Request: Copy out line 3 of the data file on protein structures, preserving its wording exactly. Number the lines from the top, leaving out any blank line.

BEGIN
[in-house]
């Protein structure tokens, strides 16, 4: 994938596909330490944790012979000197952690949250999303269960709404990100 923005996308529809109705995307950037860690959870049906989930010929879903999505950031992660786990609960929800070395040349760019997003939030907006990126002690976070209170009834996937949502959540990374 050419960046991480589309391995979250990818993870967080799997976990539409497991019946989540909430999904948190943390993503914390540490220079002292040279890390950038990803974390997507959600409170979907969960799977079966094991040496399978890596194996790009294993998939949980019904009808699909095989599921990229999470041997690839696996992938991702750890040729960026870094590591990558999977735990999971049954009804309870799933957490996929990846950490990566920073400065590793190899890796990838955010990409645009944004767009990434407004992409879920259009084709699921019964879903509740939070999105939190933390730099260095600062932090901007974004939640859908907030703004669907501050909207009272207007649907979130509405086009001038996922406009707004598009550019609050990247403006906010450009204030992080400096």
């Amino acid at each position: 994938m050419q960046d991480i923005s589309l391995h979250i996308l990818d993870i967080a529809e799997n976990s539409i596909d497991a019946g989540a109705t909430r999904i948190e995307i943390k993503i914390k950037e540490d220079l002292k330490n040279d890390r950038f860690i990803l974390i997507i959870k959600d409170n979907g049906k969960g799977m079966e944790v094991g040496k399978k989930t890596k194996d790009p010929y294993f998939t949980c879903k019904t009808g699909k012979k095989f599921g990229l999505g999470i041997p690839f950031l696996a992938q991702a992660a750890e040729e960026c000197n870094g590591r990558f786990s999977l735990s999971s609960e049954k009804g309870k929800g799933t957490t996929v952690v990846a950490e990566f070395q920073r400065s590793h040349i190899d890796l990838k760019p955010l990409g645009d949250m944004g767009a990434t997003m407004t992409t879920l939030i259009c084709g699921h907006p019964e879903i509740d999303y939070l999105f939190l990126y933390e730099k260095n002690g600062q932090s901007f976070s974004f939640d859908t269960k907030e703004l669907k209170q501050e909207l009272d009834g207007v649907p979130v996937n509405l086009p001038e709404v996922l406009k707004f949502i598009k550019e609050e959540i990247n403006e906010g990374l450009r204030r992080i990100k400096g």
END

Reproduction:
């Amino acid at each position: 994938m050419q960046d991480i923005s589309l391995h979250i996308l990818d993870i967080a529809e799997n976990s539409i596909d497991a019946g989540a109705t909430r999904i948190e995307i943390k993503i914390k950037e540490d220079l002292k330490n040279d890390r950038f860690i990803l974390i997507i959870k959600d409170n979907g049906k969960g799977m079966e944790v094991g040496k399978k989930t890596k194996d790009p010929y294993f998939t949980c879903k019904t009808g699909k012979k095989f599921g990229l999505g999470i041997p690839f950031l696996a992938q991702a992660a750890e040729e960026c000197n870094g590591r990558f786990s999977l735990s999971s609960e049954k009804g309870k929800g799933t957490t996929v952690v990846a950490e990566f070395q920073r400065s590793h040349i190899d890796l990838k760019p955010l990409g645009d949250m944004g767009a990434t997003m407004t992409t879920l939030i259009c084709g699921h907006p019964e879903i509740d999303y939070l999105f939190l990126y933390e730099k260095n002690g600062q932090s901007f976070s974004f939640d859908t269960k907030e703004l669907k209170q501050e909207l009272d009834g207007v649907p979130v996937n509405l086009p001038e709404v996922l406009k707004f949502i598009k550019e609050e959540i990247n403006e906010g990374l450009r204030r992080i990100k400096g």